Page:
After a traumatic brain injury, it sometimes happens that the brain can repair itself, building new brain cells to replace damaged ones. But the repair doesn't happen quickly enough to allow recovery from degenerative conditions like motor neuron disease (also known as Lou Gehrig's disease or ALS). Siddharthan Chandran walks through some new techniques using special stem cells that could allow the damaged brain to rebuild faster.

star 10.00
1 votes
Hannah Fry: The mathematics of love

#7 - Hannah Fry: The mathematics of love

Season 2015 - Episode 26

Finding the right mate is no cakewalk — but is it even mathematically likely? In a charming talk, mathematician Hannah Fry shows patterns in how we look for love, and gives her top three tips (verified by math!) for finding that special someone.

star 10.00
1 votes
Ash Beckham: When to take a stand -- and when to let it go

#8 - Ash Beckham: When to take a stand -- and when to let it go

Season 2015 - Episode 123

Ash Beckham recently found herself in a situation that made her ask: who am I? She felt pulled between two roles — as an aunt and as an advocate. Each of us feels this struggle sometimes, she says -- and offers bold suggestions for how to stand up for your moral integrity when it isn’t convenient.

star 10.00
1 votes
Mac Stone: Stunning photos of the endangered Everglades

#9 - Mac Stone: Stunning photos of the endangered Everglades

Season 2015 - Episode 166

For centuries, people have viewed swamps and wetlands as obstacles to avoid. But for photographer Mac Stone, who documents the stories of wildlife in Florida's Everglades, the swamp isn't a hindrance — it's a national treasure. Through his stunning photographs, Stone shines a new light on a neglected, ancient and important wilderness. His message: get out and experience it for yourself. "Just do it — put your feet in the water," he says. "The swamp will change you, I promise."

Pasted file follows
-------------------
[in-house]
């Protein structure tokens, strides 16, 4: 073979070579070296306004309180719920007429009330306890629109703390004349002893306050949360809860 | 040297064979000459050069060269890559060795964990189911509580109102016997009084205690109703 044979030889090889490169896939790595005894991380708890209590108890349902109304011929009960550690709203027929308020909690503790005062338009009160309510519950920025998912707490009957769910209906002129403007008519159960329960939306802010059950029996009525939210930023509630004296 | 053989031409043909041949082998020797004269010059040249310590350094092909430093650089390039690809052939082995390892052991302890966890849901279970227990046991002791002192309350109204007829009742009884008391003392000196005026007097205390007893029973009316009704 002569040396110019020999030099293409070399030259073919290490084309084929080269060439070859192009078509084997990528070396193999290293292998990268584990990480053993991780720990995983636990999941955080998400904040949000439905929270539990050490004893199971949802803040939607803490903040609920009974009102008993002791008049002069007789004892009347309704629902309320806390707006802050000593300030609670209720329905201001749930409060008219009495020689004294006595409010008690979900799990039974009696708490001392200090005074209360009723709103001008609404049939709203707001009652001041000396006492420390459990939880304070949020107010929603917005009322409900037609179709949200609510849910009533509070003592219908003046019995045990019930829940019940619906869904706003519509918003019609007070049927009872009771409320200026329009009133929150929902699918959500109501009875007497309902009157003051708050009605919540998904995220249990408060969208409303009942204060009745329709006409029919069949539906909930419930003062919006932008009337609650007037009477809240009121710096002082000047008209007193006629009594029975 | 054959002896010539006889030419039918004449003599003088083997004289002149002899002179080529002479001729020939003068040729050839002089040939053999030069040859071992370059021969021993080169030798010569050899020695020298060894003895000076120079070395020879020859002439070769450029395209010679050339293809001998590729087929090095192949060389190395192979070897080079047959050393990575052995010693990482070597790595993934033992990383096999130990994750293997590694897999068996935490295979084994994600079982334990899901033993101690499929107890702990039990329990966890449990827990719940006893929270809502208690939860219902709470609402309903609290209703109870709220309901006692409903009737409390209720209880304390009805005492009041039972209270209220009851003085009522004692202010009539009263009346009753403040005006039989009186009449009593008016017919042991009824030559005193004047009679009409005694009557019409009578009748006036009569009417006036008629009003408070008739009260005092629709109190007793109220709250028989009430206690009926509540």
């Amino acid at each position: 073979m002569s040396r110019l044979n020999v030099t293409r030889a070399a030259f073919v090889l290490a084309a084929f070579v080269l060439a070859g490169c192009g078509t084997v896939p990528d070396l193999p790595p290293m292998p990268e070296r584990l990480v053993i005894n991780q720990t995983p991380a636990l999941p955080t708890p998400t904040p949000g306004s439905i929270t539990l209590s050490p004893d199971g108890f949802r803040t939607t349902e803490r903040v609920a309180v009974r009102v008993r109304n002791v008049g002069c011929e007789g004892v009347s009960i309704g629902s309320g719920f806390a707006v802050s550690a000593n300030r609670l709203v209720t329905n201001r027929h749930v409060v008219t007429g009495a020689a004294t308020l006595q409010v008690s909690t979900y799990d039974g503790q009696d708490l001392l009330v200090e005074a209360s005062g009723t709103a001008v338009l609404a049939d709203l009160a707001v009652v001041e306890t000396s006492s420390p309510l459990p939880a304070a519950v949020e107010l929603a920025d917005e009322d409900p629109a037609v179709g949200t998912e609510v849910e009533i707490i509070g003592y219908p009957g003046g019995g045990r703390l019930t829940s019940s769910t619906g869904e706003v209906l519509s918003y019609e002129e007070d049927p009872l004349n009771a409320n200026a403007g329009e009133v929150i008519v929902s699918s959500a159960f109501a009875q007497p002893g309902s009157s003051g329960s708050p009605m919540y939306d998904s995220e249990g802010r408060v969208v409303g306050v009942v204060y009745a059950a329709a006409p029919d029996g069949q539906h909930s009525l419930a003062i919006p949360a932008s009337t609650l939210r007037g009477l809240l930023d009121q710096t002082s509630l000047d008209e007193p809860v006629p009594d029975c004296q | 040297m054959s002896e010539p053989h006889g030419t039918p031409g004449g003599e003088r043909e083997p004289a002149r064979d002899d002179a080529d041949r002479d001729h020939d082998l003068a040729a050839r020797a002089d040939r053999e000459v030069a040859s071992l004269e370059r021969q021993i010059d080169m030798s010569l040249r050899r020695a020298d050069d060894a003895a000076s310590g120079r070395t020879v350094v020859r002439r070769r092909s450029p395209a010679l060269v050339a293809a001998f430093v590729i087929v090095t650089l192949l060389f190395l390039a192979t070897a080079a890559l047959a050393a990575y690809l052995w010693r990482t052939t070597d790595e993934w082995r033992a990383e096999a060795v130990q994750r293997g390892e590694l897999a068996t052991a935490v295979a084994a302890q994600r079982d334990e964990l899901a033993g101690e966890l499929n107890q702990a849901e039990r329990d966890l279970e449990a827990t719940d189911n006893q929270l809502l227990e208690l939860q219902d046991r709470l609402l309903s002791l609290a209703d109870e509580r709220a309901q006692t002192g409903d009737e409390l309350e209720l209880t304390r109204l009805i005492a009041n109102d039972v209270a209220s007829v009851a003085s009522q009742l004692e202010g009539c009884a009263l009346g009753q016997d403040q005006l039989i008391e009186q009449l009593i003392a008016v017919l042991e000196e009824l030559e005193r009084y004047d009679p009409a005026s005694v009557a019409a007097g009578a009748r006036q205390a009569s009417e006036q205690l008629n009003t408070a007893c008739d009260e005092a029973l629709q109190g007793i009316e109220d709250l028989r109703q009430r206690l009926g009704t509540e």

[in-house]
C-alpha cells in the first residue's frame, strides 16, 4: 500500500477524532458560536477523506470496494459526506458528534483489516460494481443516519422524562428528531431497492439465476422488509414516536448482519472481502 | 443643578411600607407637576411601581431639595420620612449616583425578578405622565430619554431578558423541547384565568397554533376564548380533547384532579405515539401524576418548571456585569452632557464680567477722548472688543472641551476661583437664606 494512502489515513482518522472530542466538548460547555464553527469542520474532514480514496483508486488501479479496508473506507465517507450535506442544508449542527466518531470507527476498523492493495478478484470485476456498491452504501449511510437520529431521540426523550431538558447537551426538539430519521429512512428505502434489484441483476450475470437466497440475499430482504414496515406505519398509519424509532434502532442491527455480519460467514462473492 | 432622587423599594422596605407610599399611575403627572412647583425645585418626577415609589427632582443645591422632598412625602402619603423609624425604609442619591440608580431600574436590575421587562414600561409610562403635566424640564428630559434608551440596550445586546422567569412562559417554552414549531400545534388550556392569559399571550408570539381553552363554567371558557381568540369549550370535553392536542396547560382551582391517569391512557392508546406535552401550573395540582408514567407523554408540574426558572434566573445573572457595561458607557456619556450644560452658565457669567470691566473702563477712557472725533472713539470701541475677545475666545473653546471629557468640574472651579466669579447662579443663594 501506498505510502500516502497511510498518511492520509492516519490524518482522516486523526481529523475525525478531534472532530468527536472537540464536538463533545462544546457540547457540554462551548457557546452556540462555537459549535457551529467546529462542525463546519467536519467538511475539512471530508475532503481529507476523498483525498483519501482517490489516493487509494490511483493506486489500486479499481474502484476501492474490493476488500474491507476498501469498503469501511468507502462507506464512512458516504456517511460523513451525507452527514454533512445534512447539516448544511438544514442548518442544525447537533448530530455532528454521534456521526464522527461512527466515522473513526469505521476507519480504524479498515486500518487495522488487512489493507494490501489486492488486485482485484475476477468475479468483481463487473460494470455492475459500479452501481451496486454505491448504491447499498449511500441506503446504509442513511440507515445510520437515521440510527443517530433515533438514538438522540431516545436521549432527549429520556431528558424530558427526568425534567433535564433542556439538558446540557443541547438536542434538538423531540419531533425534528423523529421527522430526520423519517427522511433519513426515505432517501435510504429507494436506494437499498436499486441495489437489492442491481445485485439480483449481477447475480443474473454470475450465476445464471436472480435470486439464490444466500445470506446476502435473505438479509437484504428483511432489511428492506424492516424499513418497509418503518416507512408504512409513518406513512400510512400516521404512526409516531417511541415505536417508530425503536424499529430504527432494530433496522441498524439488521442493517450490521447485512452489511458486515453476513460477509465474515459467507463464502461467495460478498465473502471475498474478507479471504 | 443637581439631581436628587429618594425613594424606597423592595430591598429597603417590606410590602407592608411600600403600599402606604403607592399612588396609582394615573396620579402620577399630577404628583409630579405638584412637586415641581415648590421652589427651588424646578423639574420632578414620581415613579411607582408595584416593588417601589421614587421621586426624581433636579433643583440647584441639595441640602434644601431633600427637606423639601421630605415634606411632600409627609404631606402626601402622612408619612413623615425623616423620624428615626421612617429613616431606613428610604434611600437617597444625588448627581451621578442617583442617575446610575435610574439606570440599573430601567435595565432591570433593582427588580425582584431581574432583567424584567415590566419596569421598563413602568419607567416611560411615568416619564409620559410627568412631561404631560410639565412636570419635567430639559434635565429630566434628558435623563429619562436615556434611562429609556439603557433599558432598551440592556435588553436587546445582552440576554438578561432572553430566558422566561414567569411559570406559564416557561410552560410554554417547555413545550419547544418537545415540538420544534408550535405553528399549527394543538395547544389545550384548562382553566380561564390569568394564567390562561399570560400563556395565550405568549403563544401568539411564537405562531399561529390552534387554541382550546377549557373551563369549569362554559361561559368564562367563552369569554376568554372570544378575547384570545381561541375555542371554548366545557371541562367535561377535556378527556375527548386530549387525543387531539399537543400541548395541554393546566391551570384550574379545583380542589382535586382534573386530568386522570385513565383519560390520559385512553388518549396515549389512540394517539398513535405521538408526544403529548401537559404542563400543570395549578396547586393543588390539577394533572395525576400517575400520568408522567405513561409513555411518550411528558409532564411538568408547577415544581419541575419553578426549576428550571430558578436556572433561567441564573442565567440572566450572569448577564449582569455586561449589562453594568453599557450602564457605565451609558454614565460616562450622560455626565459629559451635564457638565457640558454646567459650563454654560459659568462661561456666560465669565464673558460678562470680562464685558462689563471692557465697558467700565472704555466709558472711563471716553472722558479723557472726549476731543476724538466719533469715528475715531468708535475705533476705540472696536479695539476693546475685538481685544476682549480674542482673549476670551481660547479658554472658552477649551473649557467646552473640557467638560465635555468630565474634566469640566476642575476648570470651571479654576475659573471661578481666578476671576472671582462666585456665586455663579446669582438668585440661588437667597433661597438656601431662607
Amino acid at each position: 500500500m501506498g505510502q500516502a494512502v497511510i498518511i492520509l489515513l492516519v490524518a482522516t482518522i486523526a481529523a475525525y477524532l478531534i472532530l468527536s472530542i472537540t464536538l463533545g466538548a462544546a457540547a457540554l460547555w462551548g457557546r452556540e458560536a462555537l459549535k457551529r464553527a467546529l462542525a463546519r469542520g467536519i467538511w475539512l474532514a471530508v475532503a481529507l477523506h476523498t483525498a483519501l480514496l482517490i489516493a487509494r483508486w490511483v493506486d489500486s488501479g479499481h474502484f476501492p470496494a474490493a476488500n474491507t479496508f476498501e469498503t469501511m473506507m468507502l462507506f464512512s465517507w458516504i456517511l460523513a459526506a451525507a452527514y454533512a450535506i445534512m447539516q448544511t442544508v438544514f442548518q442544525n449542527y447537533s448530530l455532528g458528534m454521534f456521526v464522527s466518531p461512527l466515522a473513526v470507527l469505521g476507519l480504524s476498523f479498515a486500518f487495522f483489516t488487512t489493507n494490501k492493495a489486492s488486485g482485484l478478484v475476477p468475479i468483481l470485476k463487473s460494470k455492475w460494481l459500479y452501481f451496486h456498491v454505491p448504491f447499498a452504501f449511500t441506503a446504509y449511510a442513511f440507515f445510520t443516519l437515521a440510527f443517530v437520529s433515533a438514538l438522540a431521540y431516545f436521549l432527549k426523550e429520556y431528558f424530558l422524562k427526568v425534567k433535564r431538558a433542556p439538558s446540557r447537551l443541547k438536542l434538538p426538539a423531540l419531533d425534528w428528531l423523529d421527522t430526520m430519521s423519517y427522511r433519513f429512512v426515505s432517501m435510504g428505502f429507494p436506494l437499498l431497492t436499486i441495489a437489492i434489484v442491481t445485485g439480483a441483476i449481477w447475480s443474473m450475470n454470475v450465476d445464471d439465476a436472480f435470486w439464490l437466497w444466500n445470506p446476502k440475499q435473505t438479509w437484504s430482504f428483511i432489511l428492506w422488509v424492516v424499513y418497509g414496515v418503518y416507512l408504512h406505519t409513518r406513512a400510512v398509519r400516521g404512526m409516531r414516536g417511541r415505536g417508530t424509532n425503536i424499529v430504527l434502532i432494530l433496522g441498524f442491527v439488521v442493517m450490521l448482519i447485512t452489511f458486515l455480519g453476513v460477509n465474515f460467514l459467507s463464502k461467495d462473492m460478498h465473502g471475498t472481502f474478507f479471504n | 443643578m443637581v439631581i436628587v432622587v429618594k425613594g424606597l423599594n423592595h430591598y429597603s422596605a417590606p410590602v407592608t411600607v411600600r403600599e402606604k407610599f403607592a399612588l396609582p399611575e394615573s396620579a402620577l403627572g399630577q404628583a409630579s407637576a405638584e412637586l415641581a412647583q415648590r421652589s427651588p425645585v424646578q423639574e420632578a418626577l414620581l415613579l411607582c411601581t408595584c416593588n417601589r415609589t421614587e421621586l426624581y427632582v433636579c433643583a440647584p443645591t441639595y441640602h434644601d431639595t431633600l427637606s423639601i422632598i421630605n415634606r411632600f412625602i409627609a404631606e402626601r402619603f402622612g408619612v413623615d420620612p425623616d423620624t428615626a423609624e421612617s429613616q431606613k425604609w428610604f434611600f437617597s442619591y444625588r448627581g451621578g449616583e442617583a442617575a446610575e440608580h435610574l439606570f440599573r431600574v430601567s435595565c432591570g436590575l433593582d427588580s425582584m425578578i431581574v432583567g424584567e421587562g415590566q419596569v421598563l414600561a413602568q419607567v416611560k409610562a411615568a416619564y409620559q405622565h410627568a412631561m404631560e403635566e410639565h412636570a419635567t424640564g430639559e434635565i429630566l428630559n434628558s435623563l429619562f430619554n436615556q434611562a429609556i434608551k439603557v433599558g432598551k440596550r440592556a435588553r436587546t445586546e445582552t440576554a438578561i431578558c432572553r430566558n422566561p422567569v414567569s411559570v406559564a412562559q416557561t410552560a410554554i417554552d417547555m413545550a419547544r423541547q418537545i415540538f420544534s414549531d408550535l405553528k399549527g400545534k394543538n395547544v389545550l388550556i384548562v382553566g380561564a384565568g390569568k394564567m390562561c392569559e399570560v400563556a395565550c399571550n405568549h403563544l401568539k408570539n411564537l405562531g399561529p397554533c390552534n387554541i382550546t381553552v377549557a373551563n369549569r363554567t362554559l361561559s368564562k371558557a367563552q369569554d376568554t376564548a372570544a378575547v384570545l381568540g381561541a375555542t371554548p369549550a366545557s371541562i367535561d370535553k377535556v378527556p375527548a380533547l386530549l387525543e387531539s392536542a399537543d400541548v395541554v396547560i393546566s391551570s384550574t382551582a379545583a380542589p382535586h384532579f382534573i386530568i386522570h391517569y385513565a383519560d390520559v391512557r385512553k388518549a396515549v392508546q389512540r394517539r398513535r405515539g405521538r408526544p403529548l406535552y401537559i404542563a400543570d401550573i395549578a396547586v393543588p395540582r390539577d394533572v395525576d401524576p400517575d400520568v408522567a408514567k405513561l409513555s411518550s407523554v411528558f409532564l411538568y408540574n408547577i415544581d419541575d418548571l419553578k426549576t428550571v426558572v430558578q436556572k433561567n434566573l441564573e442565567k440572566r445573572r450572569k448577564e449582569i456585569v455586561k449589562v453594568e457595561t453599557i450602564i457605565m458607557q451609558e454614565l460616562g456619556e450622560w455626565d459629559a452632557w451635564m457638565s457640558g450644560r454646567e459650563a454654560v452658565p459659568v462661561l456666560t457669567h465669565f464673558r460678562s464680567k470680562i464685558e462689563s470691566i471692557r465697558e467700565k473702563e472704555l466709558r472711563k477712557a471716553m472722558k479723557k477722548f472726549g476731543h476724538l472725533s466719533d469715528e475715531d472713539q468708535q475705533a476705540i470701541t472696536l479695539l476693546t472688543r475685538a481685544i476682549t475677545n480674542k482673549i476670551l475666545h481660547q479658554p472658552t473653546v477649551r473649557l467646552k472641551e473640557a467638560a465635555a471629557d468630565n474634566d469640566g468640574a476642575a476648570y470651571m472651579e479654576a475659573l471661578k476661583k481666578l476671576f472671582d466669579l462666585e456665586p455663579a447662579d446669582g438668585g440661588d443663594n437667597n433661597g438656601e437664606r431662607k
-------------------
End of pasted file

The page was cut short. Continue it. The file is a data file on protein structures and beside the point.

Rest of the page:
star 10.00
1 votes
Jeff Speck: 4 ways to make a city more walkable

#10 - Jeff Speck: 4 ways to make a city more walkable

Season 2017 - Episode 27

Freedom from cars, freedom from sprawl, freedom to walk your city! City planner Jeff Speck shares his "general theory of walkability" -- four planning principles to transform sprawling cities of six-lane highways and 600-foot blocks into safe, walkable oases full of bike lanes and tree-lined streets.

star 10.00
1 votes
Amit Kalra: 3 creative ways to fix fashion's waste problem

#11 - Amit Kalra: 3 creative ways to fix fashion's waste problem

Season 2018 - Episode 49

What happens to the clothes we don't buy? You might think that last season's coats, trousers and turtlenecks end up being put to use, but most of it (nearly 13 million tons each year in the United States alone) ends up in landfills. Fashion has a waste problem, and Amit Kalra wants to fix it. He shares some creative ways the industry can evolve to be more conscientious about the environment — and gain a competitive advantage at the same time.

star 10.00
1 votes
Nigel Marsh: How to make work-life balance work

#12 - Nigel Marsh: How to make work-life balance work

Season 2011 - Episode 61

Work-life balance, says Nigel Marsh, is too important to be left in the hands of your employer. At TEDxSydney, Marsh lays out an ideal day balanced between family time, personal time and productivity -- and offers some stirring encouragement to make it happen.

star 10.00
1 votes
Caroline Weaver: Why the pencil is perfect

#13 - Caroline Weaver: Why the pencil is perfect

Season 2018 - Episode 78

Why are pencils shaped like hexagons, and how did they get their iconic yellow color? Pencil shop owner Caroline Weaver takes us inside the fascinating history of the pencil.

star 10.00
1 votes
Simon Sinek: How Great Leaders Inspire Action

#14 - Simon Sinek: How Great Leaders Inspire Action

Season 2009 - Episode 23

Simon Sinek has a simple but powerful model for inspirational leadership — starting with a golden circle and the question "Why?" His examples include Apple, Martin Luther King, and the Wright brothers ...

star 10.00
1 votes
Danielle Feinberg: The Magic Ingredient That Brings Pixar Movies To Life